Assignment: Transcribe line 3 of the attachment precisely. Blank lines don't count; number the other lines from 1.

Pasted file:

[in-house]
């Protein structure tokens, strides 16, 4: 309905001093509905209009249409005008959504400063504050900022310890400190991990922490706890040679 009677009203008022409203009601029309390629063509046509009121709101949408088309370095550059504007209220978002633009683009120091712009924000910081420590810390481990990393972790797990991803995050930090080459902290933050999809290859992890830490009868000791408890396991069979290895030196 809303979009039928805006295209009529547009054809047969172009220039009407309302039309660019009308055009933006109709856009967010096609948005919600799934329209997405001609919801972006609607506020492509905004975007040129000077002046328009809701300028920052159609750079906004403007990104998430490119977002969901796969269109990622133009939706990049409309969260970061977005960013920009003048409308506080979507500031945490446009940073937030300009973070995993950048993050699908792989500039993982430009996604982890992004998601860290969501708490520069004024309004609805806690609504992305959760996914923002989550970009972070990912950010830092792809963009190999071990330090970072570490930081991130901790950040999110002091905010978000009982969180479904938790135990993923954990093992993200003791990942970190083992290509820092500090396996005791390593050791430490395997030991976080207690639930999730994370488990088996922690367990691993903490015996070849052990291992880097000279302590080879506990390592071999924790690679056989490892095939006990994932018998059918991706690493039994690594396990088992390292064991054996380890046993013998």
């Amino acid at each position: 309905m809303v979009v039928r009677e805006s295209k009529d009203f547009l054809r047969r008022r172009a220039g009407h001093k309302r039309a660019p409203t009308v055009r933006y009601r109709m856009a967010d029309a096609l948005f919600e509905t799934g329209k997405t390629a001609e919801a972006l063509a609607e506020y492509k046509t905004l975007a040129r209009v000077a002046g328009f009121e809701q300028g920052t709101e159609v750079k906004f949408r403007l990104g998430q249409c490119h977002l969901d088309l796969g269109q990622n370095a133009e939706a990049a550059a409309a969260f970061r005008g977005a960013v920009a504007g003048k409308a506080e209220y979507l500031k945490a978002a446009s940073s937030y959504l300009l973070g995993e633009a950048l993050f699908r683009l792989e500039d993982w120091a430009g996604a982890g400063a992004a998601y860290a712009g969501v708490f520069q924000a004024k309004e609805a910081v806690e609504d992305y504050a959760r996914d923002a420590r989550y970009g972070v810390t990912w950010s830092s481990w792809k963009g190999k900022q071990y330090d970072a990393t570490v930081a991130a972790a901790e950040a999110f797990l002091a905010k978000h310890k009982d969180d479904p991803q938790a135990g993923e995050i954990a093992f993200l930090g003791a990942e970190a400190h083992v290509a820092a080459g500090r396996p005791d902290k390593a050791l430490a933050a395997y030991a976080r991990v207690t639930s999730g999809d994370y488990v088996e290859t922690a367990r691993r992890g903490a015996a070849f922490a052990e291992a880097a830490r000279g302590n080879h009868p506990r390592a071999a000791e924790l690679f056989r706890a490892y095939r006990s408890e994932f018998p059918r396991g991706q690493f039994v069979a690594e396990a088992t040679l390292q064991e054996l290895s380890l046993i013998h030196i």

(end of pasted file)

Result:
């Amino acid at each position: 309905m809303v979009v039928r009677e805006s295209k009529d009203f547009l054809r047969r008022r172009a220039g009407h001093k309302r039309a660019p409203t009308v055009r933006y009601r109709m856009a967010d029309a096609l948005f919600e509905t799934g329209k997405t390629a001609e919801a972006l063509a609607e506020y492509k046509t905004l975007a040129r209009v000077a002046g328009f009121e809701q300028g920052t709101e159609v750079k906004f949408r403007l990104g998430q249409c490119h977002l969901d088309l796969g269109q990622n370095a133009e939706a990049a550059a409309a969260f970061r005008g977005a960013v920009a504007g003048k409308a506080e209220y979507l500031k945490a978002a446009s940073s937030y959504l300009l973070g995993e633009a950048l993050f699908r683009l792989e500039d993982w120091a430009g996604a982890g400063a992004a998601y860290a712009g969501v708490f520069q924000a004024k309004e609805a910081v806690e609504d992305y504050a959760r996914d923002a420590r989550y970009g972070v810390t990912w950010s830092s481990w792809k963009g190999k900022q071990y330090d970072a990393t570490v930081a991130a972790a901790e950040a999110f797990l002091a905010k978000h310890k009982d969180d479904p991803q938790a135990g993923e995050i954990a093992f993200l930090g003791a990942e970190a400190h083992v290509a820092a080459g500090r396996p005791d902290k390593a050791l430490a933050a395997y030991a976080r991990v207690t639930s999730g999809d994370y488990v088996e290859t922690a367990r691993r992890g903490a015996a070849f922490a052990e291992a880097a830490r000279g302590n080879h009868p506990r390592a071999a000791e924790l690679f056989r706890a490892y095939r006990s408890e994932f018998p059918r396991g991706q690493f039994v069979a690594e396990a088992t040679l390292q064991e054996l290895s380890l046993i013998h030196i």